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Iodine for health

Iodine: "The universal medicine"

How to Supplement Iodine for health benefits - Sources of Iodine

Iodine Food Sources

The body needs iodine to make thyroid hormones (in addition to other important functions).   Needed  iodine must come from diet or iodine supplements

Natural sources of iodine

In nature, iodine is rarely found uncombined, and is usually found in its iodide (I-) form.   Very little is found in its elemental iodine (I2) form

-   Iodide is a single, negatively charged iodine atom.   It is usually found bound to an inorganic mineral or bound to the amino acid tyrosine as part of the mammalian thyroxine hormone

Of the natural sources, ocean fish, seaweed and seafood contain the highest levels of iodine

Iodine is also found in plants (depending on amount of iodine in soil where they were grown) and animal sources (depending on iodine content in their diet).

 

Poor Iodine Sources (microgram range)

Land vegetables contain very little iodine

There is very little iodine in the soil.   Iodine content can be improved by fertilizing with kelp, or irrigation with iodine-rich water; coastal regions have richer iodine content than inland, since iodide ions in seawater are oxidized to elemental iodine, which is volatilized by UV into the atmosphere and  returned to the soil by rain.

Vegetables (high to low) - kidney beans, asparagus, cabbage, garlic, tomatoes, lettuce, potatoes. Also lima beans, sesame seeds, radishes, rhubarb, peas, mushrooms,bananas, soybeans, spinach, Swiss chard, summer squash, turnip greens, onions.

Fruit - (high to low) - pineapple, strawberries, grapes, and pears.

Iodized Salt and Sea Salt are not good sources of iodine

Iodized salt is not the wonderful iodine source frequently portrayed.   Iodized salt contains only ~74 mcg iodide/gram (typically providing only ~200 mcg/day in the U.S.). The addition of an iodate (in E.U.) or iodide (in U.S. e.g. potassium or sodium iodide) to salt was designed to prevent goiter and cretinism, and never intended to supply the whole body's optimal iodine requirements. To make matters worse, only 10% of sodium iodide in table salt is bio-available, due to competition for intestinal absorption with its chloride content

Abraham, G.E.: The concept of orthoiodosupplementation and its clinical implications. The Original Internist, 2004

Sea-salt is also not a significant source of iodine

 

Dairy contains a little iodine if cow consumes it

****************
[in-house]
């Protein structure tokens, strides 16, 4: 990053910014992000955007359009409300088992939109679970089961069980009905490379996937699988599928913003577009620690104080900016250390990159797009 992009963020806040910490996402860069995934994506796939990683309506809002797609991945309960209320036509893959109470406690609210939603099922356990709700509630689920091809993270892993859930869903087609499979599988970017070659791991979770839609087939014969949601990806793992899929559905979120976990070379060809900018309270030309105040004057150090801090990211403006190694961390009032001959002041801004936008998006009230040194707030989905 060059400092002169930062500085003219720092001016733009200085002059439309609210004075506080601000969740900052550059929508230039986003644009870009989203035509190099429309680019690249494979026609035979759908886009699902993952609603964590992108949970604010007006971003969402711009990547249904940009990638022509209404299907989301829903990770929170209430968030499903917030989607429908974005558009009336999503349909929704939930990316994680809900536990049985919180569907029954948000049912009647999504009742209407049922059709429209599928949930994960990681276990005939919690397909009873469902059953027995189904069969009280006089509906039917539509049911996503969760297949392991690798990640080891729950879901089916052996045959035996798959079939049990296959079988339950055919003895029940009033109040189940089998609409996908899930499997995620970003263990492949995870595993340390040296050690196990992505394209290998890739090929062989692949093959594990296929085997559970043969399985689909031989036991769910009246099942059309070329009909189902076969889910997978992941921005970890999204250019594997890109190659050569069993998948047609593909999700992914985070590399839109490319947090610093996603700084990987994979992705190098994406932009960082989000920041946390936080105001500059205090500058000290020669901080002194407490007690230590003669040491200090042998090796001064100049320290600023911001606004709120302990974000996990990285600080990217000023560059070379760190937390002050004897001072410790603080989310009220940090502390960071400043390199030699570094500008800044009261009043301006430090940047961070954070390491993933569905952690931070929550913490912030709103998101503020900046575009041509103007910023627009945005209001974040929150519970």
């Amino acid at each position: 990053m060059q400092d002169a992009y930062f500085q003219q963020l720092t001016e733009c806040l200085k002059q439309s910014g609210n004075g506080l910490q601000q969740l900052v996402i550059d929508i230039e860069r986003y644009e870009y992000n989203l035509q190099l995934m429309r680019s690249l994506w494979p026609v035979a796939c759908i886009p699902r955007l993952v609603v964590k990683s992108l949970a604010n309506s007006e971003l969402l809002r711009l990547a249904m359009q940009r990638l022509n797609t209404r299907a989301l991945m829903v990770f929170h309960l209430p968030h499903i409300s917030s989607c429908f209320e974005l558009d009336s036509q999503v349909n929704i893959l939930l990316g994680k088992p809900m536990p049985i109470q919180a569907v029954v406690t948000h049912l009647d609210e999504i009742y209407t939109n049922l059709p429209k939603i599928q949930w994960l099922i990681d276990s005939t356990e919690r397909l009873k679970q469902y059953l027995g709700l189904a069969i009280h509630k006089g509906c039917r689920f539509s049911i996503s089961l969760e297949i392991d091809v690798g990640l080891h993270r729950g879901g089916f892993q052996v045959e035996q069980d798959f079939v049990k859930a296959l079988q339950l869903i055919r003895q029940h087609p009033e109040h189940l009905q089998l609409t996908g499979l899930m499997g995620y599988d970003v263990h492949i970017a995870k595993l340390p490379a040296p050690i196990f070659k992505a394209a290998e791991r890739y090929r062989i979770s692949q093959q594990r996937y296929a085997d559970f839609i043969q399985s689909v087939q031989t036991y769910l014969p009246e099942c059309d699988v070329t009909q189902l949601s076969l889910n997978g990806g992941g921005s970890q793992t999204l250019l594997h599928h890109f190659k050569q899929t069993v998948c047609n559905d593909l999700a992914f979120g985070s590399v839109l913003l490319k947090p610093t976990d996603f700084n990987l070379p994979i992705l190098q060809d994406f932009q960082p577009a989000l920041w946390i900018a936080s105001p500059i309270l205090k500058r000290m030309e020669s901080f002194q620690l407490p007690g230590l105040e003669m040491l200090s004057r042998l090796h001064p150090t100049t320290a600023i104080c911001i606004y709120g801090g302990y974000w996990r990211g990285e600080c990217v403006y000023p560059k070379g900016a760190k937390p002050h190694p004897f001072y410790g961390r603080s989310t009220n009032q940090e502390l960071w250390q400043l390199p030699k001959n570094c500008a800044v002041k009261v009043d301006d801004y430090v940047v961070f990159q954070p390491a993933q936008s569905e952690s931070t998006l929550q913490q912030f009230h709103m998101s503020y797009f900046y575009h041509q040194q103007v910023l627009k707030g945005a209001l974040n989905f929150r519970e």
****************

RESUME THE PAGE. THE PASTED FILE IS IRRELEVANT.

The breast concentrates milk making it a source of iodine, but only if the cow receives iodine in her diet.  Sources include: Yogurt, cow's milk, mozzarella Cheese (part skim)

Eggs

Egg yolks contain a small amount of iodine.

 

More concentrated iodine sources (but still in the microgram range)

Sea vegetables / animal sea life

Seaweed located near coral reefs have inherent biologic capacity to concentrate iodine from seawater.  The reef fish which thrive on it are also rich in iodine.

Seawater is not a particularly high source for iodine.    With a weak concentration of 0.05 PPM; sea salt contains a negligible amount of iodide;

-   Seawater has an extremely high concentration of the goitrogen/carcinogen bromide.    1400 times more bromide than iodide (0.05PPM iodide; 70PPM bromide); not only a goitrogen, bromine is considered a carcinogen with narcoleptic properties; seaweed also concentrates other halides.

 Goitrogens vs. Iodine

Shellfish, white deep-water fish, Cod liver oil.   However, one would have to eat 4 - 6 pounds of fish to get 3 mg of iodine;

Sea Vegetables / Seaweeds.   This high protein-food is a standard component of the Asian diet and their highest dietary source of iodine; coastal populations have an especially high iodine intake. Finding toxin-free sea vegetables can be a problem

-   Brown seaweeds (Highest in iodine):   include all forms of kelp (Hijiki/Hiziki and Sargassum are two other forms of brown seaweeds); Kelp supplies ionic trace minerals and plant processed vitamins; Kelp is high in the essential sugars, which are integral to our immune proteins (gamma globulins), important in intercellular communication and are involved in red blood cell metabolism. Focus (aka. Bladder-wrack) is considered the best for underactive thyroids because it contains the most iodine. Kelp has been found to contain toxic arsenic and halides.

 -   Red seaweeds:  include dulse, nori, Irish moss, and Gracilaria.

Some examples of iodine content in seaweeds are:

Arame ( 732mcg /Tbsp);   Hiziki (786mcg /Tbsp);    Kelp (1986mcg/Tbsp);

Kombu (1454mcg /1-inch piece);   Nori (40mcg /sheet);   Wakame (82mcg /Tbsp)

 

Forms of Iodine in nature

Soil, Saltpetre

NaIO2

Sodium Iodine

NaIO3

Sodium periodate  (periodate is the anion IO3- )

 

Seaweed (e.g. wakame, nori, mekabu)

/ Algal Phytoplankton

 

 

KI

Potassium Iodide

NaI

Sodium Iodide

I2

Iodine

I-

Iodide

 

Seawater

I and  IO3-

Iodide and Iodate

Indian J Endocrinol Metab. 2010 Jan-Mar; 14(1): 13-17.


DISCLAIMER: The content on this website is intended for informational, and educational purposes only and not as a substitute for the medical advice, treatment or diagnosis of a licensed health professional. The author of this website is a researcher, not a health professional, and shall in no event be held liable to any party for any direct, indirect, special, incidental, punitive or other damages arising from any use of the content of this website. Any references to health benefits of specifically named products on this site are this website author's sole opinion and are not approved or supported by their manufacturers or distributors.
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